Washington Redskins kick returner Rock Cartwright remembers his brain "shaking like a bell” when he was walloped in a game against the New York Giants a few years ago.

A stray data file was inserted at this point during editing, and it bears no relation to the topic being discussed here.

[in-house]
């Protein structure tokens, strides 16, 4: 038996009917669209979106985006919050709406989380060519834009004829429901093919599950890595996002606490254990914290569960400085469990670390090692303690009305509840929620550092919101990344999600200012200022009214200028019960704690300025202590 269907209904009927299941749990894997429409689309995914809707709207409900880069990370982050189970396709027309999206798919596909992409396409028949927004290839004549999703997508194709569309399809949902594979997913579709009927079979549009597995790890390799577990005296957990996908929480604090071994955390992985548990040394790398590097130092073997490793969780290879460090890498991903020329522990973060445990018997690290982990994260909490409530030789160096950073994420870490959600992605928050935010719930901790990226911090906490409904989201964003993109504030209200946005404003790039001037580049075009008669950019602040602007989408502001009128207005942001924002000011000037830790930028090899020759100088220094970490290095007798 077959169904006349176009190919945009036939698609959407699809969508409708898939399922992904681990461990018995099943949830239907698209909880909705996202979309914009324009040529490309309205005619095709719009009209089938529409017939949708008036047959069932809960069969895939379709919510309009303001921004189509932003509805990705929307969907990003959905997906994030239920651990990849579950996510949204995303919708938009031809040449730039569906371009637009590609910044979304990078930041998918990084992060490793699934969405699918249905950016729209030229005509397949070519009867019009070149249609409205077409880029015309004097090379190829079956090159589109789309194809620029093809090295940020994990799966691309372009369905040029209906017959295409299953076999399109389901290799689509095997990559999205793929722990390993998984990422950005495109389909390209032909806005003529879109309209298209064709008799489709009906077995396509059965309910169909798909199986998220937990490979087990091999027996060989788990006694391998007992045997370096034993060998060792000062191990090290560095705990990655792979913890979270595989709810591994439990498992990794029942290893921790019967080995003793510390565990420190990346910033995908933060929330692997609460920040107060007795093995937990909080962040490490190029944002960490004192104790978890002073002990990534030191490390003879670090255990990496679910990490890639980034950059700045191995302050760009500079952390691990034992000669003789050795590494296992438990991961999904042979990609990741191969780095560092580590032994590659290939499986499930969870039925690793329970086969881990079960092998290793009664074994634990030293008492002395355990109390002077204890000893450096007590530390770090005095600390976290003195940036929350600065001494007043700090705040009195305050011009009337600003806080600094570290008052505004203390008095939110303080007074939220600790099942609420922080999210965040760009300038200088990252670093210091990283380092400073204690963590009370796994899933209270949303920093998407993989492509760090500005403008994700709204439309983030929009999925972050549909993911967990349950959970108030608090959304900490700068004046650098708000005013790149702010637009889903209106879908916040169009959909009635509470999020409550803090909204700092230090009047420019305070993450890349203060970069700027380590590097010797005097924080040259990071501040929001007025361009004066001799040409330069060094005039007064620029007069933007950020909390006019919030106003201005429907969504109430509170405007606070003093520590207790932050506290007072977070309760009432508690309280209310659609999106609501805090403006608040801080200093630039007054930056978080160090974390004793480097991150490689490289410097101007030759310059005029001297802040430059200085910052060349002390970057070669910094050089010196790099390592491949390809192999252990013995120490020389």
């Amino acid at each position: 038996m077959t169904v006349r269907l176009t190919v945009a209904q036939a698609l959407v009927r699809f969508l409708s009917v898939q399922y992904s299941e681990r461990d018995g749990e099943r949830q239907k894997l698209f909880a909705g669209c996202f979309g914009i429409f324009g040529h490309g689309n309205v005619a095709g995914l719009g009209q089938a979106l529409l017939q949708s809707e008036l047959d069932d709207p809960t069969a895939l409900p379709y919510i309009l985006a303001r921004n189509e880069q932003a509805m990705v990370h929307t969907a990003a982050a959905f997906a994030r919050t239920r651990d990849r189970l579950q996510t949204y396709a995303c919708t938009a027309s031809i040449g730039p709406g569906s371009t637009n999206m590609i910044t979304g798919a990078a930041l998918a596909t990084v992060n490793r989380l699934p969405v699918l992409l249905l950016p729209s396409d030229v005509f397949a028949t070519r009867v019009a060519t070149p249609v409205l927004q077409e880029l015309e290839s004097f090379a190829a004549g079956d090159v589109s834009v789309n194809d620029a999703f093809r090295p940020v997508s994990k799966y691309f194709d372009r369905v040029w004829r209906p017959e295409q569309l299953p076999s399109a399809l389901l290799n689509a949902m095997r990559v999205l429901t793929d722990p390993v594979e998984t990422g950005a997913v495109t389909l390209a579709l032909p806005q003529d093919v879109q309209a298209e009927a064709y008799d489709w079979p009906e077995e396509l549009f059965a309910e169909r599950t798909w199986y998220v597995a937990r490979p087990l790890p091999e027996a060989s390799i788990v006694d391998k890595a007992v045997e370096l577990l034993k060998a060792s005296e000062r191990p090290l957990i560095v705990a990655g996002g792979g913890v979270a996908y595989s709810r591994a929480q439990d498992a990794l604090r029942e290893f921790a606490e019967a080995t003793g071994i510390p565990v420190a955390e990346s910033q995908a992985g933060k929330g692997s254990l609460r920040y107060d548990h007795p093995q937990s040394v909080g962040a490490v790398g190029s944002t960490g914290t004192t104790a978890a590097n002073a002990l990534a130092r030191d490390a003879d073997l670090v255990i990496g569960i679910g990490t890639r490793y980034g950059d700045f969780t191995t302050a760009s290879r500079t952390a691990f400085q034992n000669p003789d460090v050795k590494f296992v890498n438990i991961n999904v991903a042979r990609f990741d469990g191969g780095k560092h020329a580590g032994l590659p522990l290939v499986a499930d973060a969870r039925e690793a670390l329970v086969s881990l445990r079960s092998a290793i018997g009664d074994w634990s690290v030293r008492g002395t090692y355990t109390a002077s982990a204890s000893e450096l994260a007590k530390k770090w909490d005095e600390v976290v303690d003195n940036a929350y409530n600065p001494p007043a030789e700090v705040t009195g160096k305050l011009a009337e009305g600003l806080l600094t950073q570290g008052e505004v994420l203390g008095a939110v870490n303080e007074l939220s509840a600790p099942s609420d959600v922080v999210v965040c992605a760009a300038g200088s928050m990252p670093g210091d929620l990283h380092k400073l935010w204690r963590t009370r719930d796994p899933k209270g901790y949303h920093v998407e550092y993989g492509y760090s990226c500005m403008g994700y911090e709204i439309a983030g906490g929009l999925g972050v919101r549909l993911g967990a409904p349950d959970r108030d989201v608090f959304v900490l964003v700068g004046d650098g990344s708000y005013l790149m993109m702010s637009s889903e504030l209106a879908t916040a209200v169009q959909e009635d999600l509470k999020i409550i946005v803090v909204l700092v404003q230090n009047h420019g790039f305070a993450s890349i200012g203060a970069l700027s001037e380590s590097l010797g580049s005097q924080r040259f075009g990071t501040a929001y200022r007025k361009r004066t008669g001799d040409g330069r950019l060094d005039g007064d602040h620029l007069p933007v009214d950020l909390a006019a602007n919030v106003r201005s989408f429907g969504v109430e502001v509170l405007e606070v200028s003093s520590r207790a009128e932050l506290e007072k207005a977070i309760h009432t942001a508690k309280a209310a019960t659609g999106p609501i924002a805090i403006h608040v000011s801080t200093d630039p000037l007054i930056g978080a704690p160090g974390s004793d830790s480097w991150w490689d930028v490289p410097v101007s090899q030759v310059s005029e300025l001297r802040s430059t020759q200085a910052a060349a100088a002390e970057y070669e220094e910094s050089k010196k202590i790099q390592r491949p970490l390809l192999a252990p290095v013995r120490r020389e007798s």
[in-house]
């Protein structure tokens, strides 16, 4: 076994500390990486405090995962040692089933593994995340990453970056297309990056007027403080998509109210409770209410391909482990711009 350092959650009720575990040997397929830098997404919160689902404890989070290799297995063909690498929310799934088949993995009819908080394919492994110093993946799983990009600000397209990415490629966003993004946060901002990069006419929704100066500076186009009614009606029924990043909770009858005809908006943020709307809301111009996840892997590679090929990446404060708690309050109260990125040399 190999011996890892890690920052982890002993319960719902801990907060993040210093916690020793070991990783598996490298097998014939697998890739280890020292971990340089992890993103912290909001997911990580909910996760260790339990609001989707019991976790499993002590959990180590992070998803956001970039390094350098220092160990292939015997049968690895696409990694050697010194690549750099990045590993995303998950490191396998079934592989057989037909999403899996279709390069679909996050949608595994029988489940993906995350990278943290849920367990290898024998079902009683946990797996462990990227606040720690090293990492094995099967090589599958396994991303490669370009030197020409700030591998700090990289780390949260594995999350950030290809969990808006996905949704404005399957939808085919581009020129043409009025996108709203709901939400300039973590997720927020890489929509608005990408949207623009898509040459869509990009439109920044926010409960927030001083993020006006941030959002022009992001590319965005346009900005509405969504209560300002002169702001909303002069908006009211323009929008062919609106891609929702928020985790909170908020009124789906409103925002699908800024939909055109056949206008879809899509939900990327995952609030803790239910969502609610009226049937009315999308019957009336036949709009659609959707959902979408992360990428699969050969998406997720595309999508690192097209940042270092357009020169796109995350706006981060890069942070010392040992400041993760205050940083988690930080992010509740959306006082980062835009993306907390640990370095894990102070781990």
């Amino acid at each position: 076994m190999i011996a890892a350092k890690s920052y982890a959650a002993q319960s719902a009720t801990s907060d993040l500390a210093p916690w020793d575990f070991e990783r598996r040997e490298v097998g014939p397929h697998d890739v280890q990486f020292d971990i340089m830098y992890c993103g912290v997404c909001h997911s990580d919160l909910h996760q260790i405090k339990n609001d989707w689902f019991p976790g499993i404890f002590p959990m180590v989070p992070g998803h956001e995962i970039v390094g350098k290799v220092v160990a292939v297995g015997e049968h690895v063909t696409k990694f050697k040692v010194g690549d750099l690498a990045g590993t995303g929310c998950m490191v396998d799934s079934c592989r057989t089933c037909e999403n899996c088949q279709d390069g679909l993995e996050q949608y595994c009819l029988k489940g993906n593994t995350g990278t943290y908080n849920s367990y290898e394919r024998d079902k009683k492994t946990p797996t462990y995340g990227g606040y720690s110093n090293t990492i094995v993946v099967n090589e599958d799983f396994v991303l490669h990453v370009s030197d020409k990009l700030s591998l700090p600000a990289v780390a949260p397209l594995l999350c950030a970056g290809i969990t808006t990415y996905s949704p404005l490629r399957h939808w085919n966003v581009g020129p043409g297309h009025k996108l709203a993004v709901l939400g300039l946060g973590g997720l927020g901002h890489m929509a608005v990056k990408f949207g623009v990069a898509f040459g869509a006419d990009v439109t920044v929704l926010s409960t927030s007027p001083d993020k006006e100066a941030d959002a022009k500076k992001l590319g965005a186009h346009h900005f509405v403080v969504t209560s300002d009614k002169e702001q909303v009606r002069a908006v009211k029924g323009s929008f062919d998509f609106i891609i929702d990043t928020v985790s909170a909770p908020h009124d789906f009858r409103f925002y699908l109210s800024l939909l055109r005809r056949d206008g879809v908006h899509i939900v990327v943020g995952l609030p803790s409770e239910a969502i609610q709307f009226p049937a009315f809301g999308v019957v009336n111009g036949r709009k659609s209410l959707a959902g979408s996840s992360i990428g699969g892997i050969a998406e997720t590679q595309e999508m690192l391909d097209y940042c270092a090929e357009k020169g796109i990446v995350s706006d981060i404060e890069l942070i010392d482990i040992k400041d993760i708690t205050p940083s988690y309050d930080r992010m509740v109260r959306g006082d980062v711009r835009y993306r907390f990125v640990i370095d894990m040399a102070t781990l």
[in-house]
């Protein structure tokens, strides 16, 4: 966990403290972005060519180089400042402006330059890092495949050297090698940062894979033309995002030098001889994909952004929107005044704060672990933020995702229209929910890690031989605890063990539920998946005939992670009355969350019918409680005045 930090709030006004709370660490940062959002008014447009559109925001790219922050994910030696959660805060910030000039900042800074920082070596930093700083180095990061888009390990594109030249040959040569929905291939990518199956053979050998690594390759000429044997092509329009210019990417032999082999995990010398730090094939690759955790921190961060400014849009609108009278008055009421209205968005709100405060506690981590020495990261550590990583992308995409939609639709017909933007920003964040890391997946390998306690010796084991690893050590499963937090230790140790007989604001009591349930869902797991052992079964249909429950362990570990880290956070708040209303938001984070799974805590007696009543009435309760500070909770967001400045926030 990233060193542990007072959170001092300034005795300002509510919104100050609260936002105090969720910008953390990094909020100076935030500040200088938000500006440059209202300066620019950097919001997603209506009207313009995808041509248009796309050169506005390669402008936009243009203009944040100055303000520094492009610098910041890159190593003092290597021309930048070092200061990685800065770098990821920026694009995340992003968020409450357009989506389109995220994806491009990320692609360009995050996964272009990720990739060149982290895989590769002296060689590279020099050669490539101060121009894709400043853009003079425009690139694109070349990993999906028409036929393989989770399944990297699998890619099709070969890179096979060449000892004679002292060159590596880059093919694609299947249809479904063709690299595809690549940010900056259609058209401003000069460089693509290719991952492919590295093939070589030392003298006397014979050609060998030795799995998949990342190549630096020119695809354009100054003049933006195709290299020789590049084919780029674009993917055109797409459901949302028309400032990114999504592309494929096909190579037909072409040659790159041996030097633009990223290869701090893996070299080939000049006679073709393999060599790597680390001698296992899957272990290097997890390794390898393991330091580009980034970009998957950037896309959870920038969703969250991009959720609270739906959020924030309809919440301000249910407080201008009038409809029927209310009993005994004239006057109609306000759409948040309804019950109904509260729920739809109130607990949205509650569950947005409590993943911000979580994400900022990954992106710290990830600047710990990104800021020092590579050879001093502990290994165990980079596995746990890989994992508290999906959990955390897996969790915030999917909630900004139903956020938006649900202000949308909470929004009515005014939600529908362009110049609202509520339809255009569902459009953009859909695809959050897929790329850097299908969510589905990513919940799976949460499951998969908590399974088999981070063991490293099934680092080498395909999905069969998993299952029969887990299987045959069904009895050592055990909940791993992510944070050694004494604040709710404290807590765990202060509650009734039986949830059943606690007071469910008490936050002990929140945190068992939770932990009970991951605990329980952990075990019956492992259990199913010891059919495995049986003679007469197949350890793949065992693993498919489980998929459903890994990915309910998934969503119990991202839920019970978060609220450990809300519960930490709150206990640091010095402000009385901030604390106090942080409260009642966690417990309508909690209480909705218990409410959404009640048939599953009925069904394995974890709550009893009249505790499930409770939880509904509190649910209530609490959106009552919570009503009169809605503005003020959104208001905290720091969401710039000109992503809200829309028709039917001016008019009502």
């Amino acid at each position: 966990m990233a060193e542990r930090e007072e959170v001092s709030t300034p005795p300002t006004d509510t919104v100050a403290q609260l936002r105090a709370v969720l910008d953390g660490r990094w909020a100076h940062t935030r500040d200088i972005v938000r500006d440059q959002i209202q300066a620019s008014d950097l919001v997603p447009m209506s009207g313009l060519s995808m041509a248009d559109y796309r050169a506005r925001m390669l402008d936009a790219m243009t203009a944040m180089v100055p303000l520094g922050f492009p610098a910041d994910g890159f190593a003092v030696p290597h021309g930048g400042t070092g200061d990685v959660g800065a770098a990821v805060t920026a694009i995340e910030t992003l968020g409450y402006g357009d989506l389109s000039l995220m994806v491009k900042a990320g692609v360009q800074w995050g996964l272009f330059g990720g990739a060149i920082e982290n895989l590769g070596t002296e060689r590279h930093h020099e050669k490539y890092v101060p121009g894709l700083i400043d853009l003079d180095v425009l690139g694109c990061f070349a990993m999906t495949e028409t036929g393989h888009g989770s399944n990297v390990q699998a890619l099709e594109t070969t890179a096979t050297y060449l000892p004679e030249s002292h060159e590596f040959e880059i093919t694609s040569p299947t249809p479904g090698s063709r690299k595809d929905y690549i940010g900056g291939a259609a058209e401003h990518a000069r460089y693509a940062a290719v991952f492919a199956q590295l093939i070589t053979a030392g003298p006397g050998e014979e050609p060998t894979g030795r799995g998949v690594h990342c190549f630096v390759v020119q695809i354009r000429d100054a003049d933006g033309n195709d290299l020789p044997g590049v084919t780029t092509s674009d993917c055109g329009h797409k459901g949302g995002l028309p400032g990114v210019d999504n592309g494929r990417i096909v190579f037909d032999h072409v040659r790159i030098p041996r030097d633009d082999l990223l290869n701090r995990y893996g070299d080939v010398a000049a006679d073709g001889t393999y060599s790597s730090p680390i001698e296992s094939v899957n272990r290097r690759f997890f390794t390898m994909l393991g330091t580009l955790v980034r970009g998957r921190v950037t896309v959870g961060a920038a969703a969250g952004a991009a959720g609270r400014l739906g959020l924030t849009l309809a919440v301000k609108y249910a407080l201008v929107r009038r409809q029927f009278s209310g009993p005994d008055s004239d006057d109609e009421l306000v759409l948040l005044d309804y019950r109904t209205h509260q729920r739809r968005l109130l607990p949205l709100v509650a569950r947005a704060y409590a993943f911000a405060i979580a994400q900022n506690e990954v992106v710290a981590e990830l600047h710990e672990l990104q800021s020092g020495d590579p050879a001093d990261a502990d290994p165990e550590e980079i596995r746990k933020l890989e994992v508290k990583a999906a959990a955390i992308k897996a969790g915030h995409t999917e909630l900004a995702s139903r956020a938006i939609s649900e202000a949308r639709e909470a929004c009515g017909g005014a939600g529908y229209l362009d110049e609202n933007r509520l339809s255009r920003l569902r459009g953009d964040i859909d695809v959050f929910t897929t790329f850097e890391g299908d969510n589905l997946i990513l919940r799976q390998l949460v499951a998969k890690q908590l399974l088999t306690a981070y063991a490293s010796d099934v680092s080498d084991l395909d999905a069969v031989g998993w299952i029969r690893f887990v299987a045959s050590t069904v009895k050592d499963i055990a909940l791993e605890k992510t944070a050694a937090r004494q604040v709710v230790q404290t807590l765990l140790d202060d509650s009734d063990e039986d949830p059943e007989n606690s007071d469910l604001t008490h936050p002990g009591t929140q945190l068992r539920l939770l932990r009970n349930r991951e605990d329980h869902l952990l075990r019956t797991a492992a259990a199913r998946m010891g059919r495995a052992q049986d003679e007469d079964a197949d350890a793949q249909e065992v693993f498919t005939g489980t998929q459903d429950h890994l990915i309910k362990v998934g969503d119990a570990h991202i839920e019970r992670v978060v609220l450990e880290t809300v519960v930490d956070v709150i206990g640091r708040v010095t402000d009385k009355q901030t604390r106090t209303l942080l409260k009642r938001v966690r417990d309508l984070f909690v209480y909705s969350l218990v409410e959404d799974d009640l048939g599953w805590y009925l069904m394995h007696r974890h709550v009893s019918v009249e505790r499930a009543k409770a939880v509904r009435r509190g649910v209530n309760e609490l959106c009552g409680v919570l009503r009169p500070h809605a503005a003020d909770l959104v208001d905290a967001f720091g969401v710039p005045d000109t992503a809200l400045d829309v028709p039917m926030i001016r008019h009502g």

"You know how a bell vibrates? That’s how my brain was going at that time,” he said. "I think five minutes later, I came back to myself. I went back out there and played football.” What Cartwright never did when the hit happened? He never told Washington’s medical staff his head ached. He’s not alone. Thirty of 160 NFL players surveyed by The Associated Press from Nov. 2-15 replied that they have hidden or played down the effects of a concussion. The AP embarked on the most extensive series of interviews about concussions since the subject became a major issue this season, talking to five players on each of the 32 teams — nearly 10 percent of the league — seeking out a mix of positions and NFL experience to get a cross-section of players. While not a scientific sampling, many of the players answered with startling candor. "You get back up, and things are spinning,” Giants backup quarterback David Carr said, "but you don’t tell anyone.” Now the NFL wants players to keep tabs on each other and tell their teams if they believe someone else has a head injury. Told of the AP’s findings, NFL spokesman Greg Aiello said in an e-mail that commissioner Roger Goodell spoke to NFL Players Association executive director DeMaurice Smith last week about "the importance of players reporting head injuries, no matter how minor they believe they might be. The commissioner said that process needs to include players observing and reporting to the team medical staff when a teammate shows symptoms of a concussion.” What emerged from the AP’s interviews was a wide-ranging, unprecedented look at the way active players think about head injuries in a world where "getting dinged” and "seeing stars” — and the potential long-term effects of concussions — are deemed a frightening but perhaps inevitable consequence of their job. "Part of the game,” Pittsburgh Steelers cornerback Deshea Townsend said. Indeed it is. In recent weeks, high-profile players Brian Westbrook of the Philadelphia Eagles and Clinton Portis of the Redskins — neither of whom was surveyed by the AP — have been sidelined by concussions. Westbrook missed two games, then returned Sunday, only to leave in the second half with another concussion. The NFL says its data shows an average of one reported concussion every other game — about 120 to 130 concussions per regular season. Of the 160 players interviewed by the AP, half said they’ve had at least one concussion playing football; 61 said they missed playing time because of the injury. "We’re obviously concerned by the data and by the information,” NFLPA assistant executive director George Atallah said. "We believe that there’s more relevant data and information that the league has on these issues that we’d like for them to share with us in confidence.” During the AP interviews, some players quickly replied they never had a concussion, then realized they weren’t sure, such as Tampa Bay Buccaneers defensive tackle Chris Hovan, a 10-year veteran, who said: "I probably was just too young and too dumb to realize it.” Not that it’s necessarily easy to miss — or mask — the symptoms. "Everyone can clearly see that you have a concussion: You are walking around like you are drunk,” Seattle Seahawks defensive back Roy Lewis said. Kansas City Chiefs wide receiver Bobby Wade told the AP he’s never tried to hide a concussion but is sure it happens frequently in the NFL. "You see guys with their eyes rolling in the back of their heads,” he said. "You see guys shaking their head trying to get it together. If there was a doctor evaluating them, I’m sure they would say, ‘Your brain has taken trauma."’ Players acknowledged staying on the field despite feeling "dazed” or "woozy” or having blurred vision, because, in Miami Dolphins guard Justin Smiley’s words, "It’s what you’re taught.” Some talked about not wanting to let down the team. Others mentioned the importance of avoiding any sign of weakness in a sport where "warrior” and "gladiator” are viewed as compliments of the highest order. And then there is the fear of losing a roster spot in a league where the absence of guaranteed contracts makes some players willing to sacrifice their well-being somewhere down the road for a paycheck in the here-and-now. "If you’re a ‘bubble’ guy, you might want to be out there,” Tennessee Titans long snapper Ken Amato said, "so they don’t have to bring someone else in.” Players spoke frankly about being afraid of getting the sorts of long-term problems seen in boxers; about hoping they will be able to remember their career highlights once they retire; about their wives’ constant concern; about whether they’ll be able to see their "kids grow up and have kids,” as Houston Texans offensive lineman Eric Winston put it. Others told of memory loss during and after games, of not being able to recall what particular play calls meant, or of "talking gibberish” to teammates on the field. "The only thing I remember is coming out of the tunnel at the beginning of the game. And then — a big gap,” St. Louis Rams linebacker David Vobora said of a concussion he got this season. "But I played the whole game, until the last series, when I started asking guys questions, and they looked at me like I was crazy.” Asked whether they worry more about concussions than any other injury, 30 of the interviewed players said yes. "It’s hard,” Baltimore Ravens center Matt Birk said, "to rehab your brain.” Vonnie Holliday, a defensive end for the Denver Broncos, likened the pounding his head takes to "being in a car crash 20, 30 times a game.” "I do often think about the damage I’m doing to my brain and my nervous system,” Holliday said.